by Devin Parr, Marketing Director of Temecula Valley Wine Growers Association
The wine world these days is full of choices. Thousands of different grape varieties are grown, and there are so many different styles of wine to explore. It’s a wine explorer’s paradise out there! But with so many options often come agonizing indecision. What to try?
Few wine regions represent an abundance of choice more than Temecula Valley, home to dozens of different grape varieties produced in a dizzying array of styles. Want light and crisp? Temecula Valley produces many award-winning sauvignon blancs. In the mood for something juicy and rich? Temecula Valley zinfandel may very well fit the bill. What about bubbly? Temecula Valley has some pretty impressive classic method sparkling wines as well.
Temecula Valley is about 22 miles from the Pacific Ocean, bordered by inland valleys and coastal mountains ranging from 2,000 to 11,000 feet in elevation. This unique geography creates a low-pressure area characterized by warm, breezy days and cool nights thanks to two gaps in the mountain ranges – The Rainbow Gap and Temecula Gorge – which allow the cool marine air to be drawn inland.
Thanks to this Mediterranean climate, as well as a pioneering culture of winemakers whose focus on direct-to-consumer winemaking allows them to get creative with their craft, a wide range of grapes thrive in the region, resulting in no one “signature” variety. Temecula has quickly become a leading wine-producing region and was recently named one of the Top 10 Wine Travel Destinations in the World by Wine Enthusiast Magazine. However, to help narrow down what to try while exploring Temecula Valley, we’ve identified four shining stars that are worth discovering in Southern California Wine Country.
This white grape variety hails from the Piedmont region of Northern Italy. In the region’s local dialect, the name Arneis translates to “little rascal,” presumably a moniker earned from the grape’s relative fussiness when it comes to cultivation. In Italy, the grape is naturally low in acidity, producing dry, full-bodied wines when handled well.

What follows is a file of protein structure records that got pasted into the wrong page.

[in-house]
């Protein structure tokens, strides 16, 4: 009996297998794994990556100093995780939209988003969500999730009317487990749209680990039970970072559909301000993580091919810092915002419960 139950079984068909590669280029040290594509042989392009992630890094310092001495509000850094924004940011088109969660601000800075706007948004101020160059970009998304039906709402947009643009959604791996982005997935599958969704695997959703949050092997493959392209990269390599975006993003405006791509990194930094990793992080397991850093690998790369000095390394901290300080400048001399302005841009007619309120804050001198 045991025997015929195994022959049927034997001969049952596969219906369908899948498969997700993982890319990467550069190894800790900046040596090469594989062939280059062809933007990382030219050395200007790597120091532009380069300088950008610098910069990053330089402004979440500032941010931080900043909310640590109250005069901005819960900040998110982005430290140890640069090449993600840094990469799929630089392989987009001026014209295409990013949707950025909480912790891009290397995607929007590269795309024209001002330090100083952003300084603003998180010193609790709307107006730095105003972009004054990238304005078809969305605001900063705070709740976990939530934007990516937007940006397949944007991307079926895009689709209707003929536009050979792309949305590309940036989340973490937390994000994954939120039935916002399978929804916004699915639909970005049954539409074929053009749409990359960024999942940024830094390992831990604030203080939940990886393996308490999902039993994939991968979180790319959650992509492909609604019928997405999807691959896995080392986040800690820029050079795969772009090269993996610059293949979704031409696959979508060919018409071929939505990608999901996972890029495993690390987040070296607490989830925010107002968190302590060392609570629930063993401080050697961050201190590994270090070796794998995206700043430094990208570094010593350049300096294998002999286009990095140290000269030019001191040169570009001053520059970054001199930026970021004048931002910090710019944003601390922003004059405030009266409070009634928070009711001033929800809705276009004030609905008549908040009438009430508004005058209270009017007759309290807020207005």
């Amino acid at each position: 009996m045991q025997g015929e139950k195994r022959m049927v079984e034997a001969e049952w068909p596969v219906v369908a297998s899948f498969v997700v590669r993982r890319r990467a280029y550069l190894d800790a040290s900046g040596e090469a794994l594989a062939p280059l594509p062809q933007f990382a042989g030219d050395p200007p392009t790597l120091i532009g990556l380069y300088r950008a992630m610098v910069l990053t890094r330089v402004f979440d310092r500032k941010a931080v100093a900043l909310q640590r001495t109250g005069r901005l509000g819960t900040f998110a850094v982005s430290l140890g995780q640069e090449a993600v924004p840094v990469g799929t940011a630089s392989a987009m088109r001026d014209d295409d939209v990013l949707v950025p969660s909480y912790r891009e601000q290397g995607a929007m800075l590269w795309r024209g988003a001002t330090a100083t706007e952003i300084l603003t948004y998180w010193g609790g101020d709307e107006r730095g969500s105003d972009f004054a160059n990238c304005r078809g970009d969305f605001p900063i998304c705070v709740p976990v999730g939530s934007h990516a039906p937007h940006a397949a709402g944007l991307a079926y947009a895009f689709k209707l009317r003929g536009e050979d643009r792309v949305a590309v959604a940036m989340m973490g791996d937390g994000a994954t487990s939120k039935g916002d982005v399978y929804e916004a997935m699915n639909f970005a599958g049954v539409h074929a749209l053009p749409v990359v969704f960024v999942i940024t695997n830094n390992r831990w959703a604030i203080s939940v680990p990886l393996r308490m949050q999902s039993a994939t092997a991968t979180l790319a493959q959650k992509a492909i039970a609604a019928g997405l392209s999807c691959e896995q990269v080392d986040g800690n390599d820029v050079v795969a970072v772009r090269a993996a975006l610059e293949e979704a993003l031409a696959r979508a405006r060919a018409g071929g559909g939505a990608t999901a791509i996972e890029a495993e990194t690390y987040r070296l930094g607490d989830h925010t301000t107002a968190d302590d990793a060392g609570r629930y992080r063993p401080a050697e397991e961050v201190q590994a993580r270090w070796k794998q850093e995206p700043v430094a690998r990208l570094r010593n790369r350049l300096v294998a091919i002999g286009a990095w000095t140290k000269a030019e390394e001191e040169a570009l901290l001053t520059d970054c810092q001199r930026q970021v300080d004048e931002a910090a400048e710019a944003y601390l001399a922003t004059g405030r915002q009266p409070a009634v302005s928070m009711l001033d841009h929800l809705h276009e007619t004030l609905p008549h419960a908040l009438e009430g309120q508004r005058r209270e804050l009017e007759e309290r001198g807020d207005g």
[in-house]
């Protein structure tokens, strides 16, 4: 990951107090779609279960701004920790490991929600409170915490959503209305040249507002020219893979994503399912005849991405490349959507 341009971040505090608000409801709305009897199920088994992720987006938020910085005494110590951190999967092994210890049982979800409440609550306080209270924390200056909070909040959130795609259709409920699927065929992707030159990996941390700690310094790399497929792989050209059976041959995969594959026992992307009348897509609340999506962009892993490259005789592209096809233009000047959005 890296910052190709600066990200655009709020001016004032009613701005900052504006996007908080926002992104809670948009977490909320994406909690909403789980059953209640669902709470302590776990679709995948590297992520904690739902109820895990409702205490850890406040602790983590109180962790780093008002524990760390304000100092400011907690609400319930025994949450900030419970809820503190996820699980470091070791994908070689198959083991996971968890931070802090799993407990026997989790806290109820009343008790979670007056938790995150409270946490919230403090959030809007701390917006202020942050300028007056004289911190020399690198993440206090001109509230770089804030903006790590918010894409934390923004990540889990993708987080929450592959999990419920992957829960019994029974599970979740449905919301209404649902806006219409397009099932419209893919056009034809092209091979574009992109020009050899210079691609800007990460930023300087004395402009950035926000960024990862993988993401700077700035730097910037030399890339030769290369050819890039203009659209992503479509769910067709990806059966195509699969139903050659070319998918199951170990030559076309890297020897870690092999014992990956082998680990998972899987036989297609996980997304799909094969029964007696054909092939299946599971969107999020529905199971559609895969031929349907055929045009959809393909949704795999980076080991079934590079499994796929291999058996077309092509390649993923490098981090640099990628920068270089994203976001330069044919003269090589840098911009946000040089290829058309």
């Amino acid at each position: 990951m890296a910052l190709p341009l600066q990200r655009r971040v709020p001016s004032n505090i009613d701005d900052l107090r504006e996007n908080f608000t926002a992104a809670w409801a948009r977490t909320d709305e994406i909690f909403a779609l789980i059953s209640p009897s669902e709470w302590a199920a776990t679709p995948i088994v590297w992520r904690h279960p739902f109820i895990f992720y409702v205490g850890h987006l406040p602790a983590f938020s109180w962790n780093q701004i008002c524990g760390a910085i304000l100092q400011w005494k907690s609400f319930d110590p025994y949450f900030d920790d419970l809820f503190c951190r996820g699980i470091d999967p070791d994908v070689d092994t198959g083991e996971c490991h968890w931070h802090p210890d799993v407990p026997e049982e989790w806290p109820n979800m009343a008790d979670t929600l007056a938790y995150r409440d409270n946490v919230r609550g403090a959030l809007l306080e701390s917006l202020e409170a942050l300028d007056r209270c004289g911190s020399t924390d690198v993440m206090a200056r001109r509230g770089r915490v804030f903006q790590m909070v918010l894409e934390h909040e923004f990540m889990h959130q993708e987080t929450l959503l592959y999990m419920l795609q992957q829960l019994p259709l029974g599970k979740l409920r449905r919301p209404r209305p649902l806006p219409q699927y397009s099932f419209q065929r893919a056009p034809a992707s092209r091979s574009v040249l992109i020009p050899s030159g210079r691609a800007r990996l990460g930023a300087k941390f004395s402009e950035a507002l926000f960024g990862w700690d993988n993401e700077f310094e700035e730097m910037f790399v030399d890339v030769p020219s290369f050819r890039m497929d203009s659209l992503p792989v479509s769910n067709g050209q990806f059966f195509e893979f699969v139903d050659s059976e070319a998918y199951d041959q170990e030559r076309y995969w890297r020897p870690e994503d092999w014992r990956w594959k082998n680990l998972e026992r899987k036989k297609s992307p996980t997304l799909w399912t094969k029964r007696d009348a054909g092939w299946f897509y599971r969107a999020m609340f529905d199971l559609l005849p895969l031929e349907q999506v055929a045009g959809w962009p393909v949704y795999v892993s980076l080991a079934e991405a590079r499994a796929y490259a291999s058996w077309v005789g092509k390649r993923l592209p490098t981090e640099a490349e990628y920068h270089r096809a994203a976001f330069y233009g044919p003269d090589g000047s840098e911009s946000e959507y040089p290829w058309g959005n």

In Temecula Valley, Arneis seems to offer more acidity than one might expect and is capable of producing bright, fresh wines with notes of juicy pear, citrus, white flower blossoms, and hazelnut.
Try Temecula Valley Arneis if you like: Pinot Grigio
Pair it with: Creamy pasta
Vermentino is an aromatic white grape variety most associated with North-Western Italy, Sardinia, Corsica, and Southern France. Although Vermentino is considered a light, fresh wine, it often boasts depth and unique characteristics such as a hint of bitter almond and a slight briny note that brings to mind picnic lunches by the seaside.
In Temecula Valley, Vermentino finds a richness that makes it equally at home by itself or paired with food. It’s fleshy and fruity, with aromas of ripe, juicy apple, white peach, pink grapefruit, and lime zest.
Try Temecula Valley Vermentino if you like: Sauvignon Blanc
Pair it with: Seafood
Sangiovese is Italy’s most planted wine grapevine, and particularly common in central Italy where it is the principal grape in Chianti. It has many different clones and is capable of producing easy-drinking, fruity table wines, or more complex premium wines intended for aging, like Brunello di Montalcino and Vino Nobile di Montepulciano, depending on where it is grown and how it is produced.
In Temecula Valley, Sangiovese rarely takes on a simple, table-wine-like quality. Instead, the wines are rich and full-bodied, displaying ripe fruit and plenty of textures and aromas from oak treatment. The Sangiovese grape is truly at home in Temecula Valley, with many visitors even comparing the terrain to the rolling hills of Tuscany.
Try Temecula Valley Sangiovese if you like: Cabernet Sauvignon, Cabernet Franc, Nebbiolo
Pair it with: Pasta and pizza
This robust, rather prolific grape is probably most associated with the Rhone Valley and Australia (where it is known as Shiraz), but it grows all over the world. Wine icon Jancis Robinson describes Syrah as, “One of the noblest and most fashionable red wine grapes if nobility is bestowed by an ability to produce serious red wines capable of aging majestically for decades and if its fashion is measured by the extent to which new cuttings have been going into the ground all over the world.”
Syrah finds truly exceptional expression in the warm, Mediterranean climate of Temecula Valley and the best are certainly capable of aging right alongside their prestigious cousins in France. Southern California Syrahs are robust and expressive with gorgeous texture and structure, firm tannins, spice, and the signature black pepper note we all know and love in Syrah.
Try Temecula Valley Syrah if you like: Malbec, Cabernet Sauvignon or Tempranillo
Pair it with: A juicy steak or rack of lamb, or a mushroom-based risotto